HealthDay News — Consumers are more likely to purchase high-calorie food items, fruits and vegetables on discount than low-calorie food products, according to a study published in Preventing Chronic Disease.

“The obesity epidemic has drawn attention to food marketing practices that may increase the likelihood of caloric overconsumption and weight gain,” wrote Etienne J. Phipps, PhD, of Einstein Healthcare Network in Philadelphia, and colleagues.

To examine the effect of discounted prices on supermarket purchases of high-calorie foods and more healthful low-calorie foods, the investigators analyzed electronic supermarket purchase data from 82 low-income shoppers for households with children and qualitative data from focus groups with demographically similar shoppers.

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The odds of buying foods on sale versus at full prices were higher for grain-based snacks (odds ratio [OR], 6.6), sweet snacks (OR, 5.9), and sugar-sweetened beverages (OR, 2.6; all P<0.001). There was no association for savory snacks.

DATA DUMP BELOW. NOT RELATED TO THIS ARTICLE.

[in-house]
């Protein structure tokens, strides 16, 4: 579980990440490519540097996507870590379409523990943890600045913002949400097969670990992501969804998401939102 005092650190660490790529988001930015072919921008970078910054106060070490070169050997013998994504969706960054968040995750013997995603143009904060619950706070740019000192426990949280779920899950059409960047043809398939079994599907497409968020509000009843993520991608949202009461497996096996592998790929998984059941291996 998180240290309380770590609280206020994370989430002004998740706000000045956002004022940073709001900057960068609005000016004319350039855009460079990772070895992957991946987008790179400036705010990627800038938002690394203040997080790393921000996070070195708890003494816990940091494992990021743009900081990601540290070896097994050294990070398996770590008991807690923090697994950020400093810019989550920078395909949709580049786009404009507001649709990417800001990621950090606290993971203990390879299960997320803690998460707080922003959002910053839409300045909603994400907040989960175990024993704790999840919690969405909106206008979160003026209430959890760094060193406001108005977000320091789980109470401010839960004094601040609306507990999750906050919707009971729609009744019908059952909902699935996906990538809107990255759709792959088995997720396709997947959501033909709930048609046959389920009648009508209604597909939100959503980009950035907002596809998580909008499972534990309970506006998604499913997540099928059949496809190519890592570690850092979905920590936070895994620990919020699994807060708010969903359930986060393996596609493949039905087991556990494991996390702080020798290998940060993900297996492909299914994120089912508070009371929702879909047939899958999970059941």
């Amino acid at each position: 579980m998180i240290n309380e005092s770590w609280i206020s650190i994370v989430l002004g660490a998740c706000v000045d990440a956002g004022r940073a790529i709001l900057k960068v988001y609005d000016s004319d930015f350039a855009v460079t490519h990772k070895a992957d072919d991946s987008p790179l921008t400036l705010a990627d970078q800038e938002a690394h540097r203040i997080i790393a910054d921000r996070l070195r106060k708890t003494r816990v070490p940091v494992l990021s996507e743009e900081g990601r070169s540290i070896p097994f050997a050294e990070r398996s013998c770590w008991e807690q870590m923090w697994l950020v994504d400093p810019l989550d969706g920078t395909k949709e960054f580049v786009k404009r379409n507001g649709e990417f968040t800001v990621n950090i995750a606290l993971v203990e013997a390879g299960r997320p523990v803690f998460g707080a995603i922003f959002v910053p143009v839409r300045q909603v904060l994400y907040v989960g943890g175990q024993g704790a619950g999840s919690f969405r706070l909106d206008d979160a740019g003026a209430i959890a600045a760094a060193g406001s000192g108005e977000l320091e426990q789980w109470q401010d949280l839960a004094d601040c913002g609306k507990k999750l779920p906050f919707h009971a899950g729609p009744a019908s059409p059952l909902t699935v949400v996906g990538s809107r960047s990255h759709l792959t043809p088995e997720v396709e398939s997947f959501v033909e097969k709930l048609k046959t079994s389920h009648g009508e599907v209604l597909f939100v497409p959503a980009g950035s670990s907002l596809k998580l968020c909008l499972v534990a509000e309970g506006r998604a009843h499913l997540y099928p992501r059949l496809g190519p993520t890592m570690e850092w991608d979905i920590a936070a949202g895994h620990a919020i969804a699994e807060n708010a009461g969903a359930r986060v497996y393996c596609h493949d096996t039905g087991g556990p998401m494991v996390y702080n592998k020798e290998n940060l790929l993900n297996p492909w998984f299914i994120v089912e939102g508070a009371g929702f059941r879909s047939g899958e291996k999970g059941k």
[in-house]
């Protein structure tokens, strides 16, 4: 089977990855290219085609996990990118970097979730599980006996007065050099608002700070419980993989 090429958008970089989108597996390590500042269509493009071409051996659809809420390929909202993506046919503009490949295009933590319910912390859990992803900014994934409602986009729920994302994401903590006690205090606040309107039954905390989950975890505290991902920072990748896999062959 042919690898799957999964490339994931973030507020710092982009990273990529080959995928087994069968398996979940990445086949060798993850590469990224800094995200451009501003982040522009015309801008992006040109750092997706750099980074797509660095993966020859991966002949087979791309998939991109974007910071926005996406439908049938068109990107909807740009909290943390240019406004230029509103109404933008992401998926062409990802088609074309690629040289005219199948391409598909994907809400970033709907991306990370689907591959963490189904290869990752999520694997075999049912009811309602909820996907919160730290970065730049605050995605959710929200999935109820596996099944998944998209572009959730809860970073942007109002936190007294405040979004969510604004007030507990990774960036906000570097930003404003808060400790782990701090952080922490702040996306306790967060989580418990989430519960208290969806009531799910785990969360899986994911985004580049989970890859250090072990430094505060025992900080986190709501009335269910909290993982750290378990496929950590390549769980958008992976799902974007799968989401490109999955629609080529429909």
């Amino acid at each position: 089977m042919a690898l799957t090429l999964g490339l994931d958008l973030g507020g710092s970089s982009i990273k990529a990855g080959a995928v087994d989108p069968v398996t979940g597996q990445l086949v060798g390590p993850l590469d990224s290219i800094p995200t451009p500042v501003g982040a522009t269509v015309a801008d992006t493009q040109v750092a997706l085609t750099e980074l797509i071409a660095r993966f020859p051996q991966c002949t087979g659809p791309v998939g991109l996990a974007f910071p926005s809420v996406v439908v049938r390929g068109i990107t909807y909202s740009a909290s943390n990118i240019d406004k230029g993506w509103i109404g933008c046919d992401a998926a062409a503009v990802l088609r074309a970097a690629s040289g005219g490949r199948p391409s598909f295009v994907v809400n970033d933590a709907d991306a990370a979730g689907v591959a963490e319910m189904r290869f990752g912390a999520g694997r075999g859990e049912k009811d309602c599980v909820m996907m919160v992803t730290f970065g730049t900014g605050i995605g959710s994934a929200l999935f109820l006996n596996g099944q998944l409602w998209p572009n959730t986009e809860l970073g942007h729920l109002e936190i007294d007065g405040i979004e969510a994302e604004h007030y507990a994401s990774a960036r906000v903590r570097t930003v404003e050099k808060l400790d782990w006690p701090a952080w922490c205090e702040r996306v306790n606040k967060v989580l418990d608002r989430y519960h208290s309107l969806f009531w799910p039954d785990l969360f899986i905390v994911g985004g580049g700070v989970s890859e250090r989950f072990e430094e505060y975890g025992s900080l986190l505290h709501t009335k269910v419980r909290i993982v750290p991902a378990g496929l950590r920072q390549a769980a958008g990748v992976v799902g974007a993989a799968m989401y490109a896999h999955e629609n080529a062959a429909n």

For low-calorie foods, the odds of buying foods on sale versus full price were not higher (P≥ 0.07). For all high-calorie foods and for fruits and vegetables, spending increased as percentage saved from full price increased (P≤ 0.002), without controlling for quantities purchased. The lure of sale items encouraged stocking up, according to focus group participants.

“Strategies that shift supermarket sales promotions from price reductions for high-calorie foods to price reductions for low-calorie foods might help prevent obesity by decreasing purchases of high-calorie foods,” concluded the researchers.


  1. Phipps E et al. Preventing Chronic Disease. 2014; doi: